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is where we come in!!! I now have a much better understanding of how critical it is that we talk to and educate the folks on
Capitol Hill (and in our state capitol).
My visit with the aides on the hill convinced me that we, as HR professionals, have an obligation to assist them with the very
tough job of sorting through the proposed legislation to ensure that the appropriate bills are given the proper consideration.
None of the staffers I talked to had ever had jobs in industry. They had certainly never dealt with human resources manage-
ment issues like Family and Medical Leave or the Fair Labor Standards Act. These very bright “20 somethings” were providing
our legislators with information and opinions based on very limited knowledge. We (myself and the other delegates from
Washington State), as professionals, were able to fill in some of the gaps for them. We explained how the current legislation
affects us in the trenches and how some of the proposed legislation would impact both organizations and their employees.
We helped them to find the motivation to read or reread the proposed bills with an eye to making legislation that works! A very
satisfying adventure.
So, I would encourage each and every one of you to, at the very least, write to your senators and congressional representa-
tives. If you can fit it into your busy schedules, I would highly encourage you to pick up the phone or visit them in person.
They NEED your input on the employment legislation that has been proposed and that they have to vote on. Please help them
to understand how it will affect you as an HR practitioner and how it will affect your employees. Grassroots really can make a
difference – please do your part!”


                                                DEFINING LEADERSHIP
Leadership is one of those words that is often used casually and in a variety of settings. It can be defined in varying ways
according to the different users of the term. According to several experts on the subject there is some agreement on what
leadership is not. It is not heroism, not showmanship, not domination. Leadership doesn’t depend solely on charisma or
flashes of genius.
Tom Peters, in his book Thriving on Chaos, wrote “An ability to embrace new ideas, routinely challenge old ones, and live with
paradox will be the effective leader’s premier trait.” So maybe to best understand leadership, we need to think less about how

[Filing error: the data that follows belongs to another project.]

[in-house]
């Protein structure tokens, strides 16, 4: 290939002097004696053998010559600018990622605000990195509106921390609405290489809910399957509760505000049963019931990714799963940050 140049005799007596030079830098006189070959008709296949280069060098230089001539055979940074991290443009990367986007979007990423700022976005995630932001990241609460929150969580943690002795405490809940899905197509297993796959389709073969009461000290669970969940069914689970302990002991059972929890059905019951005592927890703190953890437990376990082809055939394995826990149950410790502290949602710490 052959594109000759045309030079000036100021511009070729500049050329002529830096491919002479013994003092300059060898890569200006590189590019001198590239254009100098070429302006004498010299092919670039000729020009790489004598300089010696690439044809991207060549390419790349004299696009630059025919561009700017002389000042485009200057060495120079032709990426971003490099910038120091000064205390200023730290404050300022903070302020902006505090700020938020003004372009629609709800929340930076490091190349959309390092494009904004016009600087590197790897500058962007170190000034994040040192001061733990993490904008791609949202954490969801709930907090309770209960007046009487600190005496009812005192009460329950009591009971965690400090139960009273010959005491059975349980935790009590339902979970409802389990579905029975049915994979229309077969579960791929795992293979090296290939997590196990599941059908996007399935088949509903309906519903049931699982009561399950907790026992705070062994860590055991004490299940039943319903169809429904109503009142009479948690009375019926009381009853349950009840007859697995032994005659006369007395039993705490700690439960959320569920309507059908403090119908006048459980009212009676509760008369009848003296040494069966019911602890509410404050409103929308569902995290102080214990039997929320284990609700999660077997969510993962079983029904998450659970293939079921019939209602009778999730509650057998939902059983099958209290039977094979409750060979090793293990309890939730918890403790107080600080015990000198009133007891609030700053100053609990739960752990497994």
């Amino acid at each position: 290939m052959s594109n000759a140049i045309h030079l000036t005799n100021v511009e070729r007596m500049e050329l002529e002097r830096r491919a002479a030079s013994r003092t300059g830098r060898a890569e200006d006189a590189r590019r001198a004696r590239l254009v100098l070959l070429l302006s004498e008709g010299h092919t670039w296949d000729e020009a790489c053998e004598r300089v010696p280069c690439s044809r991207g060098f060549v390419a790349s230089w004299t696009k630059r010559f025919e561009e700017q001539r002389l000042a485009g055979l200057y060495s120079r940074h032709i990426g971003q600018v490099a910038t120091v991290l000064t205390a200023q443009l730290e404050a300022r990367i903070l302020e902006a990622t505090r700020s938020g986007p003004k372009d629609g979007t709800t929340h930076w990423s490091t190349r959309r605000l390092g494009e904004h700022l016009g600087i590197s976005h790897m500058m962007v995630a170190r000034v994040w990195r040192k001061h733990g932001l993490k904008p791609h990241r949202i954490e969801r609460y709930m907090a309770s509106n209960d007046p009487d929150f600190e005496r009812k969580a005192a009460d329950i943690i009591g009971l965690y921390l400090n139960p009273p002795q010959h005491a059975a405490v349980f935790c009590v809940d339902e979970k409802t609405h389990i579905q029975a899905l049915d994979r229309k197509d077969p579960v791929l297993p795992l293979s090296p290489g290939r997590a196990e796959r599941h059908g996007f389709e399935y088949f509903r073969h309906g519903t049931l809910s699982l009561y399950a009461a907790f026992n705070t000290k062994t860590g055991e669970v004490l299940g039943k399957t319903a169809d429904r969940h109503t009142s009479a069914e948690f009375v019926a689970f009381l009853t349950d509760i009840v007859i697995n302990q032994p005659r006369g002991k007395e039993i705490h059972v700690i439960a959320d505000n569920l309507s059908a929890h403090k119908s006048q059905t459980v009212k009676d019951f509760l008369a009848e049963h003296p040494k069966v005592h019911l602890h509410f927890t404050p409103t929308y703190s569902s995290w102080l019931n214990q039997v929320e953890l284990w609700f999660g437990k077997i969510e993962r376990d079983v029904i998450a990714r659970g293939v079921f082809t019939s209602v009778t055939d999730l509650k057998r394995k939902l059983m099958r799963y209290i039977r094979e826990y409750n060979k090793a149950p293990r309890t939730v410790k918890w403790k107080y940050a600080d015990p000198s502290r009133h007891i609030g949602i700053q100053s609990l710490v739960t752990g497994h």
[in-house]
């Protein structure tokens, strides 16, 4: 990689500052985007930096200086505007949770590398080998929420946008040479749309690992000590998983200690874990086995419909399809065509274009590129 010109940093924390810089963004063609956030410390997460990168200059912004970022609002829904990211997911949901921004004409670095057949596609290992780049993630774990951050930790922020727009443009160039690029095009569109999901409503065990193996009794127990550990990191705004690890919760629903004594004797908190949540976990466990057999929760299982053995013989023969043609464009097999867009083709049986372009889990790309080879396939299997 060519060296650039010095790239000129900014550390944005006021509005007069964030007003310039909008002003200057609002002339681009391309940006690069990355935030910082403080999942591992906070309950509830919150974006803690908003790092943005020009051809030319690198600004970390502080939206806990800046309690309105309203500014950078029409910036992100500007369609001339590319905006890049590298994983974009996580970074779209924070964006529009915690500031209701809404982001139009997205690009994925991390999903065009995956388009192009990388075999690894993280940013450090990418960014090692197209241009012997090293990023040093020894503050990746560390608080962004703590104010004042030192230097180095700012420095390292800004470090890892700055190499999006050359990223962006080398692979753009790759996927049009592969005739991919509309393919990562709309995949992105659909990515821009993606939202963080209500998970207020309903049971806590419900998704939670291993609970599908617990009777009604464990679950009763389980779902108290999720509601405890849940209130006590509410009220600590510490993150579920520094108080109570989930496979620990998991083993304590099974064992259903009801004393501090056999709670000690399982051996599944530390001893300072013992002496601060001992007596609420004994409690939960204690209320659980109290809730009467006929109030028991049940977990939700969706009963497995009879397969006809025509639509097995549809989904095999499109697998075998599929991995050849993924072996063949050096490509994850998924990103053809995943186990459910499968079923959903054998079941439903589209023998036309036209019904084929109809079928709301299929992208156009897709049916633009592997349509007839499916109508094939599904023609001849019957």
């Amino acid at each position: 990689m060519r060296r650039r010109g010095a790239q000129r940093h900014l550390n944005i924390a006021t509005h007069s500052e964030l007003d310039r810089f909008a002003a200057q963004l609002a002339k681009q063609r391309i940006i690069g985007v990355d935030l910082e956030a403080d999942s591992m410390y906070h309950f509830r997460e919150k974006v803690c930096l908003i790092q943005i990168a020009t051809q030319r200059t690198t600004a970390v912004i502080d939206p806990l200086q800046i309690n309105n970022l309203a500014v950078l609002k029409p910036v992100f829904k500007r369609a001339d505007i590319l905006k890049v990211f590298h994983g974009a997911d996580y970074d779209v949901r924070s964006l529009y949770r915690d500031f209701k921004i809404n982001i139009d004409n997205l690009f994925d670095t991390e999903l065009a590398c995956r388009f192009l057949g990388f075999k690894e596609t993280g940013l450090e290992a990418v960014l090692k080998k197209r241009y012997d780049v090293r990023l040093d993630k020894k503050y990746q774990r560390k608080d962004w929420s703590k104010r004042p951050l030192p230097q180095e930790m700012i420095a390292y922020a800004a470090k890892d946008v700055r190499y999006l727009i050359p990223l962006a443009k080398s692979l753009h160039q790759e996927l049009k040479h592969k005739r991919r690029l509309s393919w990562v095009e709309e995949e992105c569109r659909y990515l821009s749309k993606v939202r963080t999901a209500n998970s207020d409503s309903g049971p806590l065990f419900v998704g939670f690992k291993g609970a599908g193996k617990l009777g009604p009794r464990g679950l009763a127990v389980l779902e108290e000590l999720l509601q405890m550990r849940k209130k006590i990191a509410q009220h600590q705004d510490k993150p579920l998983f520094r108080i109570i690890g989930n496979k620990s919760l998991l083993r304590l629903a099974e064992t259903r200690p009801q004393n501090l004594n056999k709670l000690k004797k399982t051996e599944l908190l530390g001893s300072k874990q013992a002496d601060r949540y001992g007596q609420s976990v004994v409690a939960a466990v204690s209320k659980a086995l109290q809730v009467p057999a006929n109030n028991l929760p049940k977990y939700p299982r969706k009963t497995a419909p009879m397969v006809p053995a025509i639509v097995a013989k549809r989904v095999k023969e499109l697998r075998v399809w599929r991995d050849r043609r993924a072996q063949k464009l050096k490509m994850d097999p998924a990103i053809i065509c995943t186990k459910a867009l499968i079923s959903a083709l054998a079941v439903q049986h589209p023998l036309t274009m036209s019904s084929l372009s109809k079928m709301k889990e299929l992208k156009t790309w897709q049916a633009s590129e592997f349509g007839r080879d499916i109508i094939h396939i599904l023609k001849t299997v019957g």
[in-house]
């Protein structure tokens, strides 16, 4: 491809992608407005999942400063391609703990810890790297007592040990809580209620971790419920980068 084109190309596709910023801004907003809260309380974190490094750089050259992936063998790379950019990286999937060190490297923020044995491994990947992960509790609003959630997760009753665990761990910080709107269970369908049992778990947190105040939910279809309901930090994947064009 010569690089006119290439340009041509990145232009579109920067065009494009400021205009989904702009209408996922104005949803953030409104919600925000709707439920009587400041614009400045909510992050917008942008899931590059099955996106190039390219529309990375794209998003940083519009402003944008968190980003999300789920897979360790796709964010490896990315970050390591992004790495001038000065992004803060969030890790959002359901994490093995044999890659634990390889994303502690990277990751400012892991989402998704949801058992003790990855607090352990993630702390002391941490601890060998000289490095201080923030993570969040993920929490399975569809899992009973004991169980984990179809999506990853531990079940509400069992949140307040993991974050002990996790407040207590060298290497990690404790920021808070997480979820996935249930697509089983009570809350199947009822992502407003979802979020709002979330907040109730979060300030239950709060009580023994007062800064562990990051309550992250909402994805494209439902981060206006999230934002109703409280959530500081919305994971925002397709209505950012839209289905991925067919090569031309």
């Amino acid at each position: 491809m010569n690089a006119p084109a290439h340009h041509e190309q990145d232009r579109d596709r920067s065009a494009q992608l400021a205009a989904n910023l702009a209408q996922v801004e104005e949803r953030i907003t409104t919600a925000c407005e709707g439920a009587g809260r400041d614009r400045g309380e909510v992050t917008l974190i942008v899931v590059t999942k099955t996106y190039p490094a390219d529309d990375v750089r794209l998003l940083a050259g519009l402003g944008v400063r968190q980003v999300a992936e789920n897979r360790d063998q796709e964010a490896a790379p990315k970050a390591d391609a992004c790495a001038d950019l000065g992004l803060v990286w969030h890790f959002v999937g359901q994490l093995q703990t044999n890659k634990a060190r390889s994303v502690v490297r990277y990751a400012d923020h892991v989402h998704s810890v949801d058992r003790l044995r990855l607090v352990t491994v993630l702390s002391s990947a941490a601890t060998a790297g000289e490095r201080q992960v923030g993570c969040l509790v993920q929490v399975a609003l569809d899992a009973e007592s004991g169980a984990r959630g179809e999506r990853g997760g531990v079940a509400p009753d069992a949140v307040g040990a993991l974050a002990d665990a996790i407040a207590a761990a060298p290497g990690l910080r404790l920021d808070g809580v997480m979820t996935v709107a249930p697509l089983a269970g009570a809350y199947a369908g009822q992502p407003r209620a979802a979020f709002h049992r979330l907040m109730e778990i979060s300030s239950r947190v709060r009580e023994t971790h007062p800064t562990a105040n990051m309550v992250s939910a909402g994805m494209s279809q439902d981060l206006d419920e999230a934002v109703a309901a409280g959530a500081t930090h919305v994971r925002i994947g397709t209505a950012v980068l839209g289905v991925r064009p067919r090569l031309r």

leadership is defined, and focus on what leaders do and how do they act.
Leaders expect to take risks, to be out in front without the benefit of a shield, and to be responsible for encouraging others to
take steps into the unknown. Leaders do not carefully weigh all the options, only to decide that they need more information.
Rather they gather information and make decisions. They know the decisions might be wrong, but they believe they can
adjust or revise the course of action and still be better off than if they had made no decision or waited until some mythical time
when all the information necessary for a good decision could be identified.
Leaders also expect much of themselves, and of those they lead. The best leaders actually lead based on this belief in
expectations. They are firm subscribers to the theory that the higher the standards, the higher we will reach to attain them.
Just think of your best teacher in school. Was he/she the best teacher because of the grades you received, or because of the
challenge issued to you? When we rise to meet the expectations set before us, we have the leader who threw down the
gauntlet to thank.
Whoever wrote the following surely understood the acts of leadership.

Ten Commandments of Expective Leadership:
1. I will tell no one, but I will expect much.
2. The truth is the only thing that sets you free.
3. I will diligently expect to be what I expect of others.
4. I will unleash, unshackle, and be proud of my enthusiasm.
5. I will search for some positive strength in every person. I will expect each person’s best.
6. I will share life, love, and laughter with my team.
7. I know that expectations are the key to all happenings.
8. I know that the best control is a clearly and mutually understood expectation.
9. I will sculpt a vision and plan boldly.
10. I will live my plan. I will lead my team.
Living and working by the above principles is sure to bring out the best in the leader and those he/she leads.
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                                             THE ART OF DELEGATION
Delegation is not dumping the load, it is sharing the load. It is also one of the best employee development tools that a
supervisor/manager has. It is the way employees become stronger and more competent. It is the way that employees learn
new skills and develop greater personal confidence. It is key to a successful succession when an employee leaves. It is
essential to growing organizations. And finally, it is a wonderful gift from any supervisor or manager to a willing employee
hungry for more responsibility.
Having said all that, delegation is not particularly easy. It might be if all we had to do was hand off work, but delegation
requires planning, ongoing support, and training time. In fact, that is why delegation often doesn’t occur. Just think about it
– how many times have you heard someone say, “I just don’t have time to train them, it is faster to do it myself.” And while that
might be true at any given moment, it condemns the speaker to always having to do that work since there is never sufficient
time to train a replacement. It also condemns the speaker to a life of little advancement since they are not in a position to take
on any of the work of their boss if their days are constantly filled with too much else to do.
So, if you don’t want to be one of those, here are some tips for you to consider: